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The Eye-Rolling Patient: What to do

The Eye-Rolling Patient: What to do


If you work in healthcare spending long days with inpatients, then you probably know all too well about eye-rolling.  Should we do something about it? What can we do about it? And what about all the other nonverbal slights and insults some patients hurl our way, while we’re just trying to provide them with the best and safest care? First, we should remind ourselves that most of our patients treat us with respect.  Only a few of them treat us disrespectfully.  That said, what harm do the few patients who treat us with disrespect do, and what are those patients trying to tell us?

Handling Passive-Aggressive Behavior

Passive-aggressive behavior from patients, coworkers, visitors, and anyone else in our professional andGraphic-1-Eye-rolling-patient personal sphere of contacts can wear on us. It can make us doubt ourselves and resent our patients and coworkers.  It can affect our moods, emotional health, job satisfaction, and even patient outcomes.  That’s right—patient outcomes. Because whether we like to admit it or not, the more we dislike a patient, the less time we might spend with them. Also, if we fail to address passive-aggressive behaviors, we are almost assured a poor patient experience survey and will lose the opportunity to change their minds about us, our hospital, and their quality of care.

Vistelar’s proprietary term of non-escalation is gaining notoriety in healthcare. Although the terms sound similar, the distinction between de-escalation and non-escalation is important and should be understood by all contact professionals.  Perhaps the following example will be useful in understanding that difference:  De-escalation is what you say and do to get someone down from a ledge instead of jumping from it.  Non-escalation is what you say and do to keep someone from climbing up on that ledge in the first place.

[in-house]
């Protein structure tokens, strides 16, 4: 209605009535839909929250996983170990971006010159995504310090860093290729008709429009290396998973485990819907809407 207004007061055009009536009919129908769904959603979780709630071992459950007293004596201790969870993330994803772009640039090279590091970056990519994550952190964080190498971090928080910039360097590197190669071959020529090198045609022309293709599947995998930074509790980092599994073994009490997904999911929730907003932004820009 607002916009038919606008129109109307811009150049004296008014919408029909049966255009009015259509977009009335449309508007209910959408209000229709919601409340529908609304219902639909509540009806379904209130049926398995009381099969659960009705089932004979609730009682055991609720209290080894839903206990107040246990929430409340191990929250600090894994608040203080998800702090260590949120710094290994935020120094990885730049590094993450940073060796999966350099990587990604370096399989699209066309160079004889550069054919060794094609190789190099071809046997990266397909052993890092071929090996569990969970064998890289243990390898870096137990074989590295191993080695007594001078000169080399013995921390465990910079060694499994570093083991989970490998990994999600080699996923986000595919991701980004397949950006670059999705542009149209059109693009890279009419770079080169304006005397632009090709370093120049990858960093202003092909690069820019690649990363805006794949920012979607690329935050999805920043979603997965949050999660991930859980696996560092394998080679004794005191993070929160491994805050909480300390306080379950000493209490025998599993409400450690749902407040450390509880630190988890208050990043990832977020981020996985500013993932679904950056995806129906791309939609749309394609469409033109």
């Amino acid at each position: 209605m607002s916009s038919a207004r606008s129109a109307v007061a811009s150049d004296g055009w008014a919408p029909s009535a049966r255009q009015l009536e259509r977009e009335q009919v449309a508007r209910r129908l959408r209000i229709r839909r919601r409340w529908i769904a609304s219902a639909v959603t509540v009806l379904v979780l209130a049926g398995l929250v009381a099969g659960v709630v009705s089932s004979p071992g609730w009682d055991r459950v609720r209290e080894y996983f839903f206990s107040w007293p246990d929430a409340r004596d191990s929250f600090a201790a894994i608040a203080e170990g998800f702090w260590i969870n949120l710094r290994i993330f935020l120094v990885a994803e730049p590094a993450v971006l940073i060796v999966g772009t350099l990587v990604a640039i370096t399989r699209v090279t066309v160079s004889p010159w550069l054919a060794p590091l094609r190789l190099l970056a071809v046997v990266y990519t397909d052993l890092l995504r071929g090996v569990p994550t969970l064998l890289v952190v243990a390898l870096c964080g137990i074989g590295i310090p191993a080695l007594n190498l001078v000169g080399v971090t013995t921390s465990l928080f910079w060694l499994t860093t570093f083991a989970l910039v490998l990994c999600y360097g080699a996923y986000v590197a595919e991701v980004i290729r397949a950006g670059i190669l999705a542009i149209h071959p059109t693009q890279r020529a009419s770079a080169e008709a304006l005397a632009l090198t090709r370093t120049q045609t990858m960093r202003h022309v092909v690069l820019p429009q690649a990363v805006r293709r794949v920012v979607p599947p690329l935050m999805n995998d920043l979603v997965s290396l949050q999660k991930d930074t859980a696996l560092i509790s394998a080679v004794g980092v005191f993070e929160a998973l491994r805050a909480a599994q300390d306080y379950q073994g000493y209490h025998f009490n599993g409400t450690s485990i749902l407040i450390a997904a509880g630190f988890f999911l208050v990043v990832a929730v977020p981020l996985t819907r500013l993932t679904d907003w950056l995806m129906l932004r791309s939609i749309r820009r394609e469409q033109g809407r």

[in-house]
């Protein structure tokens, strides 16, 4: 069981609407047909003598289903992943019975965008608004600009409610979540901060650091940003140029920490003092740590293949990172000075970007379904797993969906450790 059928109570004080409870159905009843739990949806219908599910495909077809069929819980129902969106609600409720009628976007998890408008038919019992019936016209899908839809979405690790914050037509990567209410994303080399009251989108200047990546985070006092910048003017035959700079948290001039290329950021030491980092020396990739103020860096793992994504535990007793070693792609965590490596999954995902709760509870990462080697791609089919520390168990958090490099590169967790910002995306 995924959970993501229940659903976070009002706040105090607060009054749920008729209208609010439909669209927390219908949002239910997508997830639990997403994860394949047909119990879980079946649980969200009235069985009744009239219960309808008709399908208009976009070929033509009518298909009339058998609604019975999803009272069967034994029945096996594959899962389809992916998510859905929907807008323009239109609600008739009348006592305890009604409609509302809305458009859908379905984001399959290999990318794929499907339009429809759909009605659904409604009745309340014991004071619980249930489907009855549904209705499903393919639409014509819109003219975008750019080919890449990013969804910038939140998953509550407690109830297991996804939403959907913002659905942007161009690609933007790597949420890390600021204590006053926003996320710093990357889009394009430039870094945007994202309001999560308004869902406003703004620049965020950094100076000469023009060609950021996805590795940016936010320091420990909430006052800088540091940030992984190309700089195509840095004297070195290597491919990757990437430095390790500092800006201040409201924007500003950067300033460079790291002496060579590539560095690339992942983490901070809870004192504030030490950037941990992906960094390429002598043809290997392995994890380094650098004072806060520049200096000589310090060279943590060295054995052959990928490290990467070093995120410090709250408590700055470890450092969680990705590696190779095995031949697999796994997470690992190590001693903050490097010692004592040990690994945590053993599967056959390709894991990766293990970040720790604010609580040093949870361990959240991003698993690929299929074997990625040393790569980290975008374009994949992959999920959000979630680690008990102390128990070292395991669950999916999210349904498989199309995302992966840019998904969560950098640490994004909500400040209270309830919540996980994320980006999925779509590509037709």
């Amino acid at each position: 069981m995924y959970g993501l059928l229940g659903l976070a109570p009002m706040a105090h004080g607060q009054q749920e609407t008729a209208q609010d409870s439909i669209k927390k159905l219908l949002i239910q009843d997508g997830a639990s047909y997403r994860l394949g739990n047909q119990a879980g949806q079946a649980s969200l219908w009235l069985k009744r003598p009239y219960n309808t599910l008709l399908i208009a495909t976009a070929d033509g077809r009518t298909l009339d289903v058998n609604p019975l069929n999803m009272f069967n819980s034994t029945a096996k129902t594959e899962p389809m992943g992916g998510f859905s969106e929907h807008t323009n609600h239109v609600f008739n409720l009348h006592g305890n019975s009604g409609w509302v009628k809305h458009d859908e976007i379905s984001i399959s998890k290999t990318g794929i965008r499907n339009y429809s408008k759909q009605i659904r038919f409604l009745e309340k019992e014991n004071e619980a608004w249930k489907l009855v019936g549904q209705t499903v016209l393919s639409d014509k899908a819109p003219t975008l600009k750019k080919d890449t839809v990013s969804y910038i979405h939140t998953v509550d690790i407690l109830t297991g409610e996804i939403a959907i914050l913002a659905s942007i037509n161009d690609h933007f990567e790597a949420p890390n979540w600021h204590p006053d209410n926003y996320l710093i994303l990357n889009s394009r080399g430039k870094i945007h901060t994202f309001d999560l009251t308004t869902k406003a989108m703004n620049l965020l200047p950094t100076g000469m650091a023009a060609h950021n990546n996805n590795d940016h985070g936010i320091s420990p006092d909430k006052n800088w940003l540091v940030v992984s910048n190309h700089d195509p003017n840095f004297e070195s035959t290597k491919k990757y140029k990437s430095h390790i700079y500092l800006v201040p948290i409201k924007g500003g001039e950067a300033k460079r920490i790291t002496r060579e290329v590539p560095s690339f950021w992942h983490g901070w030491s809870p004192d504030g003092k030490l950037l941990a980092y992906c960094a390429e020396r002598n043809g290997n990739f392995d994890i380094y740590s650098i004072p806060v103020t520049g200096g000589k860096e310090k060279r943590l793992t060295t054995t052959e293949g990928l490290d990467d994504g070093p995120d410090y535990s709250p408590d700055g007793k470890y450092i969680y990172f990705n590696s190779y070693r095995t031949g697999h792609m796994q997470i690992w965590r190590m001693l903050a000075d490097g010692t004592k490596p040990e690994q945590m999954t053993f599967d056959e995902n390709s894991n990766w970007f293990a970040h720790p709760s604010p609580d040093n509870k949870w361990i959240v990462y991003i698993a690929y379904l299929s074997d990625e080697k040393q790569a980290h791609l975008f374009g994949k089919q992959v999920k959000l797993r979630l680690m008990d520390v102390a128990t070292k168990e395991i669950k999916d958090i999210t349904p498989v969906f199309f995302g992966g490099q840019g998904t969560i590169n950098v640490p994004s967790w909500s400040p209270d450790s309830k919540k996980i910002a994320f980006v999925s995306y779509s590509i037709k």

Healthcare providers and other contact professionals often miss the clues that conflict is building. Even if they realize it may be coming, even fewer of them know what to do to prevent the conflict in the first place.  De-escalating a conflict is much harder and more dangerous than non-escalating it to begin with.  Therefore, shouldn’t all healthcare providers learn this important skill set?  First, learning begins with a complete understanding of a concept.  Just like any gateway behavior, conflict and crisis situations both have a beginning a middle, and an end.  The beginning can be very subtle, even something as subtle as eyerolling.

Once, while consulting with a nursing administrative group, I was asked to analyze the results of a nursing satisfaction survey. As is often the case, the overall feedback was very poor. The nurses were satisfied with their pay and with their benefits.  They liked the facility they worked in, and many liked their leadership.  Yet, they rated their overall job satisfaction as low and many said they were looking for other employment opportunities.

The hospital administration was perplexed, but in my experience, this result was commonplace among nursing staff.  Further, I also recognized a recurring theme in these surveys. The nurses didn’t like the way they were treated, and they hated patient satisfaction surveys.  To paraphrase several common written responses, “We’re so worried about patient satisfaction surveys that we let them [patients and visitors] walk all over us.”

In the written portion of the survey, there were several references to patients yelling and otherwise disrespecting them.  As we reviewed responses out loud in our group, eye-rolling was mentioned several times. As one team member read aloud another complaint about eye-rolling, another member exclaimed, “What do they want?  We can’t stop people from rolling their eyes!”

To that I responded, “Yes you can, and you should.”  After the collective look of shock subsided, I explained why it’s important to address eyerolling and how to do it.

Addressing Gateway Behaviors (including Eyerolling)